For example, let’s say you purchased your car in your personal name and you pay for all the gas and maintenance with your personal expenses. Let’s assume that you drove 2,000 miles for real estate activities last year. This means that part of your car expenses relating to those 2,000 miles may be tax deductible to offset your tax returns.

FAQ #2: Can I write off the miles that I drive from home to work?

This is another common question that I am asked on almost a daily basis. The answer is “it depends.” Under IRS rules, we cannot write off our commuting miles. So if you are a real estate agent and you work exclusively from your broker’s office, then the miles you drive from your home to your broker’s office every day is not tax deductible. This is considered commuting miles.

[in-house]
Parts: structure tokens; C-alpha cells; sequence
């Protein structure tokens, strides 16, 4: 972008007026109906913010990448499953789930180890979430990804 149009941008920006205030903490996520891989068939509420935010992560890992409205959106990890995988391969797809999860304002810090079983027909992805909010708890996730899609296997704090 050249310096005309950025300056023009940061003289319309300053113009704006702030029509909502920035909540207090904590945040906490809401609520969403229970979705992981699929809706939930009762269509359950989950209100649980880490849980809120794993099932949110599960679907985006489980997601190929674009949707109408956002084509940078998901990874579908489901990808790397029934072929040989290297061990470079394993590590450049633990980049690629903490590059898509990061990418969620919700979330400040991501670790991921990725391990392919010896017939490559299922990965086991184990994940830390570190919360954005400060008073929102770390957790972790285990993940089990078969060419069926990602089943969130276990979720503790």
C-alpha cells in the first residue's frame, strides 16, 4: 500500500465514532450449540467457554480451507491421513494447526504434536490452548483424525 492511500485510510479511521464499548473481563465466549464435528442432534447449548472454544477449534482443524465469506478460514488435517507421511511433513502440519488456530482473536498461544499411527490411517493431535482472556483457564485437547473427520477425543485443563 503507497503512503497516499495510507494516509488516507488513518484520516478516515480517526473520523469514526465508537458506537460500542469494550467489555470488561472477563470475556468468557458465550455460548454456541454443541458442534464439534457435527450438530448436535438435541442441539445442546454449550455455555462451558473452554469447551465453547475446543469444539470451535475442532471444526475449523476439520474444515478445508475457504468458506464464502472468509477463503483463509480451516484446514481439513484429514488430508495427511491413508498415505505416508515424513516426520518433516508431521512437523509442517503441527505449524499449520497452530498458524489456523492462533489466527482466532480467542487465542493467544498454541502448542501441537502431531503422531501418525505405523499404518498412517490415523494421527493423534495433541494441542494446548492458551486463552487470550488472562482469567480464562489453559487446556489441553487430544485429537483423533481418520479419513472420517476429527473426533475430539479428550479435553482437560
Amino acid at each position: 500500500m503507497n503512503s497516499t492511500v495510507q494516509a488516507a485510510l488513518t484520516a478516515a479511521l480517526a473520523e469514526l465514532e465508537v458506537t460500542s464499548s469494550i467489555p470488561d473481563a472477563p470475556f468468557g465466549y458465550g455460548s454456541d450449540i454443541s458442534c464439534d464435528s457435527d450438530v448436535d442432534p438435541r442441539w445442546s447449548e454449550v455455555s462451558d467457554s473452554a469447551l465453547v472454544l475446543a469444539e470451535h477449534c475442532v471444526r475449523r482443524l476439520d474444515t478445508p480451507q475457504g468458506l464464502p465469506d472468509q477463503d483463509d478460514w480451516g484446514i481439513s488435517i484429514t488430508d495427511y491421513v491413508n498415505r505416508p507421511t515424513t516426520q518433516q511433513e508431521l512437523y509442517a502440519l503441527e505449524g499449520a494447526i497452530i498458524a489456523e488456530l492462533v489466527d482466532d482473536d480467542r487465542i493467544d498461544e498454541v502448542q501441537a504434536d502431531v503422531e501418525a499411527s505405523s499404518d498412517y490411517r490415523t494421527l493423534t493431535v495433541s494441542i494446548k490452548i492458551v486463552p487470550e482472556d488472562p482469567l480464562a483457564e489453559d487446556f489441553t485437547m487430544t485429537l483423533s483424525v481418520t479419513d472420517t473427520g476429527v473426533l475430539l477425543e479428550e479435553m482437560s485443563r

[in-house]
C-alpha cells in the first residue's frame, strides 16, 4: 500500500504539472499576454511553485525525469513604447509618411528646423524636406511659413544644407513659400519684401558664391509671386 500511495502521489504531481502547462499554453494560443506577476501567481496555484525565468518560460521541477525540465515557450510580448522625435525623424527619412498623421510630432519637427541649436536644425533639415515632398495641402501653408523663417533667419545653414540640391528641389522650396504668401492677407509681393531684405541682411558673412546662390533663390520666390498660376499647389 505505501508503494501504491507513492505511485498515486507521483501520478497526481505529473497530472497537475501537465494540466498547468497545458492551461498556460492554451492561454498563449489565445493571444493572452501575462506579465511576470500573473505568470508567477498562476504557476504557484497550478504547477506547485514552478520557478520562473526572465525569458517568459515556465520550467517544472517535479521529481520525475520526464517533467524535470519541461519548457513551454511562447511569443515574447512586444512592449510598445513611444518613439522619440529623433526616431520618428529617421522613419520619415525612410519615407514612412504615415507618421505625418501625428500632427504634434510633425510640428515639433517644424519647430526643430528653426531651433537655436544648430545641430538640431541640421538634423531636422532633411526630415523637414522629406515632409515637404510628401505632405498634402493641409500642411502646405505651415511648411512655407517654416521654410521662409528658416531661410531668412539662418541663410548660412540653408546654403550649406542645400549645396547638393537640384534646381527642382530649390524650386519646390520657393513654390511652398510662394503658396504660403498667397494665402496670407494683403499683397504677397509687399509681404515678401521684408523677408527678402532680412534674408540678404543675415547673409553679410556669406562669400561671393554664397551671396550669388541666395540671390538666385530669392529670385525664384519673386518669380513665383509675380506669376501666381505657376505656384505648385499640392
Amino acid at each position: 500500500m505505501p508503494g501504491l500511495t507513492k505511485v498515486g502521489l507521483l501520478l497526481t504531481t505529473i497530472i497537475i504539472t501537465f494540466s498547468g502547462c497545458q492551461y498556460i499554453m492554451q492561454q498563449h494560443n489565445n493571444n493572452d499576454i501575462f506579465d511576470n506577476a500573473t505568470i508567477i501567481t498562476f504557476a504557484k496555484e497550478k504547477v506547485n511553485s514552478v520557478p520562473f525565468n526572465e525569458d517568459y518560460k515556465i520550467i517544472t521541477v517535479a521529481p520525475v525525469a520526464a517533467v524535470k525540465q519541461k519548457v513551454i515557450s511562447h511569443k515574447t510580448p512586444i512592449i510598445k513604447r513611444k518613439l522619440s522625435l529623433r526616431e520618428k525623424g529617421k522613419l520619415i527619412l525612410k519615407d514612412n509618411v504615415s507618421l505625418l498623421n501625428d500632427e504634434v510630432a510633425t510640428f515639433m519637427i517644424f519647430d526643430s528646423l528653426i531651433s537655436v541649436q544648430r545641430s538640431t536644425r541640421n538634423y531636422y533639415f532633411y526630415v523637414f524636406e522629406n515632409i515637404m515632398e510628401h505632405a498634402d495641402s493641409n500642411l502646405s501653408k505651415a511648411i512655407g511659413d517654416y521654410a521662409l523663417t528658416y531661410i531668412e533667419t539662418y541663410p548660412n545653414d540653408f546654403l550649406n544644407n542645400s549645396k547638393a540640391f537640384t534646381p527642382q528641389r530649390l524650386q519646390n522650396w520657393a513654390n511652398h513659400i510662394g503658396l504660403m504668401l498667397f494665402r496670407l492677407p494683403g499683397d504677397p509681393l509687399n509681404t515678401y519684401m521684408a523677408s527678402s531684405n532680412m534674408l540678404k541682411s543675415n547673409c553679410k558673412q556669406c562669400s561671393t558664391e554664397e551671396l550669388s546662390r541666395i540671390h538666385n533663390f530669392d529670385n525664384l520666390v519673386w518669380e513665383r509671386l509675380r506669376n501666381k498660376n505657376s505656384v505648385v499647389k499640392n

Related: The Ultimate Guide to Real Estate Investment Tax Benefits

Now let’s take another example: Once you get to your broker’s office, it is likely that you then drive around to look at properties, meet with clients, or even drive clients around to look for properties together. In this example, all these driving time and expenses from your broker’s office to these various locations are considered tax deductible items.

Here is yet another example: Let’s say you work from a broker’s office from time to time, but you also have a dedicated home office where you perform most of your work. In this scenario, the drive from your home to the broker’s office becomes tax deductible expenses. In addition, all the expenses of driving from the broker’s office to the various locations are also tax deductible.